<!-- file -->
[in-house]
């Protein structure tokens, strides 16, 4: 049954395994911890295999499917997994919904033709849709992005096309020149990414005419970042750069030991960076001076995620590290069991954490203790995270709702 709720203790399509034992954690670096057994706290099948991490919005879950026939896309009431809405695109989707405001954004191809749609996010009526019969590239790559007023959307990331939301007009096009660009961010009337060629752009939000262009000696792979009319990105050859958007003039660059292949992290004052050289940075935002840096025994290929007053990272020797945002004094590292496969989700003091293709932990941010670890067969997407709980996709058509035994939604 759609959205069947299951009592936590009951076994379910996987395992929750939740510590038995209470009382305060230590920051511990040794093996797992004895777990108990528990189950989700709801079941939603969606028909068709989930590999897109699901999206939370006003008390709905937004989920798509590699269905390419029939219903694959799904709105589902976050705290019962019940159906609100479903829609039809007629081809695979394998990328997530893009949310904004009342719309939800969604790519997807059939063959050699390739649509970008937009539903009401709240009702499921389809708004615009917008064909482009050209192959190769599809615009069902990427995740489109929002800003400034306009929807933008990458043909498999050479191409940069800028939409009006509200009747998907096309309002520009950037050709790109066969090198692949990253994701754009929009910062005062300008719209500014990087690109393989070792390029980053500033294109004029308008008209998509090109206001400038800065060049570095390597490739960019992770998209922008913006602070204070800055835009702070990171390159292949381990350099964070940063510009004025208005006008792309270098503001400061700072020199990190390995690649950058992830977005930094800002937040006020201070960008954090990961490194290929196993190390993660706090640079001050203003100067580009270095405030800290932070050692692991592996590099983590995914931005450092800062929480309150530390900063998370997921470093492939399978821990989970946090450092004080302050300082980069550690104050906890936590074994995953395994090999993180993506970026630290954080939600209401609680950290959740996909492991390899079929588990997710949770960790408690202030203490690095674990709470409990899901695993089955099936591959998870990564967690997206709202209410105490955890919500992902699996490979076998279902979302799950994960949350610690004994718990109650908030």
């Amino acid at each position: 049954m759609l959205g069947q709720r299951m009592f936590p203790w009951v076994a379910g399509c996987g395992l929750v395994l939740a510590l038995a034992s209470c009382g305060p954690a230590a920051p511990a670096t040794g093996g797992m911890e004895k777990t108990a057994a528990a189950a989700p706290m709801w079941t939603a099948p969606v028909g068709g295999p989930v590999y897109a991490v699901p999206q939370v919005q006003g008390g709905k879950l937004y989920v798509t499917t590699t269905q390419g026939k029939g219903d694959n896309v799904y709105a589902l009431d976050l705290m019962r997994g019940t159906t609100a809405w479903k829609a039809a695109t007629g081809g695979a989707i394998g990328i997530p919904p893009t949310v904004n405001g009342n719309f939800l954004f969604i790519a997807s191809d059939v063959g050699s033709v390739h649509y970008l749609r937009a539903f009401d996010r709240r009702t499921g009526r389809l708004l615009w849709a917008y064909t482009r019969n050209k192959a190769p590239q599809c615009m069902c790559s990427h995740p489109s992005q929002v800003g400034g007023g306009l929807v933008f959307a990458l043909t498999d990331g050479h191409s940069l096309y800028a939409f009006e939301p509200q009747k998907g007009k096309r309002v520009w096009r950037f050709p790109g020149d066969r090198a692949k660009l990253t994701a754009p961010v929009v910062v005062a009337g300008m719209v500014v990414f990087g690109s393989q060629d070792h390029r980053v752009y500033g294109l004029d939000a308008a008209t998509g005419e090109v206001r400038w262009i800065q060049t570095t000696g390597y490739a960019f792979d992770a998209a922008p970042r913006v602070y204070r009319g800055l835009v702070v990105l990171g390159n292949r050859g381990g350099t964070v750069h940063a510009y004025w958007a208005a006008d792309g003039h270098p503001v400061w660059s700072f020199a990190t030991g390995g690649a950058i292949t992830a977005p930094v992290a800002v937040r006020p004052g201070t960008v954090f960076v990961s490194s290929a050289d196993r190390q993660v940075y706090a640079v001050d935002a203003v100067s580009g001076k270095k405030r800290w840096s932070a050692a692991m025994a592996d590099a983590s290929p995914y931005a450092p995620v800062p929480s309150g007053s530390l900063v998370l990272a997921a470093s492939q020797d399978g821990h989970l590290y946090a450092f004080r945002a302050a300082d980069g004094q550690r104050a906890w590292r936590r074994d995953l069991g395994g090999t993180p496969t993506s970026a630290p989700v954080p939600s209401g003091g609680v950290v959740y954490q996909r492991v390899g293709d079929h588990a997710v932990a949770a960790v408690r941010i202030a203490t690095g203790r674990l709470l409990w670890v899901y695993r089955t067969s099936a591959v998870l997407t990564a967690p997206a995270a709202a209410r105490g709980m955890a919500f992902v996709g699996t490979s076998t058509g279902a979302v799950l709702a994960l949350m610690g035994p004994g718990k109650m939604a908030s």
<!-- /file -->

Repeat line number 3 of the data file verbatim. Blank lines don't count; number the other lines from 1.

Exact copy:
């Amino acid at each position: 049954m759609l959205g069947q709720r299951m009592f936590p203790w009951v076994a379910g399509c996987g395992l929750v395994l939740a510590l038995a034992s209470c009382g305060p954690a230590a920051p511990a670096t040794g093996g797992m911890e004895k777990t108990a057994a528990a189950a989700p706290m709801w079941t939603a099948p969606v028909g068709g295999p989930v590999y897109a991490v699901p999206q939370v919005q006003g008390g709905k879950l937004y989920v798509t499917t590699t269905q390419g026939k029939g219903d694959n896309v799904y709105a589902l009431d976050l705290m019962r997994g019940t159906t609100a809405w479903k829609a039809a695109t007629g081809g695979a989707i394998g990328i997530p919904p893009t949310v904004n405001g009342n719309f939800l954004f969604i790519a997807s191809d059939v063959g050699s033709v390739h649509y970008l749609r937009a539903f009401d996010r709240r009702t499921g009526r389809l708004l615009w849709a917008y064909t482009r019969n050209k192959a190769p590239q599809c615009m069902c790559s990427h995740p489109s992005q929002v800003g400034g007023g306009l929807v933008f959307a990458l043909t498999d990331g050479h191409s940069l096309y800028a939409f009006e939301p509200q009747k998907g007009k096309r309002v520009w096009r950037f050709p790109g020149d066969r090198a692949k660009l990253t994701a754009p961010v929009v910062v005062a009337g300008m719209v500014v990414f990087g690109s393989q060629d070792h390029r980053v752009y500033g294109l004029d939000a308008a008209t998509g005419e090109v206001r400038w262009i800065q060049t570095t000696g390597y490739a960019f792979d992770a998209a922008p970042r913006v602070y204070r009319g800055l835009v702070v990105l990171g390159n292949r050859g381990g350099t964070v750069h940063a510009y004025w958007a208005a006008d792309g003039h270098p503001v400061w660059s700072f020199a990190t030991g390995g690649a950058i292949t992830a977005p930094v992290a800002v937040r006020p004052g201070t960008v954090f960076v990961s490194s290929a050289d196993r190390q993660v940075y706090a640079v001050d935002a203003v100067s580009g001076k270095k405030r800290w840096s932070a050692a692991m025994a592996d590099a983590s290929p995914y931005a450092p995620v800062p929480s309150g007053s530390l900063v998370l990272a997921a470093s492939q020797d399978g821990h989970l590290y946090a450092f004080r945002a302050a300082d980069g004094q550690r104050a906890w590292r936590r074994d995953l069991g395994g090999t993180p496969t993506s970026a630290p989700v954080p939600s209401g003091g609680v950290v959740y954490q996909r492991v390899g293709d079929h588990a997710v932990a949770a960790v408690r941010i202030a203490t690095g203790r674990l709470l409990w670890v899901y695993r089955t067969s099936a591959v998870l997407t990564a967690p997206a995270a709202a209410r105490g709980m955890a919500f992902v996709g699996t490979s076998t058509g279902a979302v799950l709702a994960l949350m610690g035994p004994g718990k109650m939604a908030s």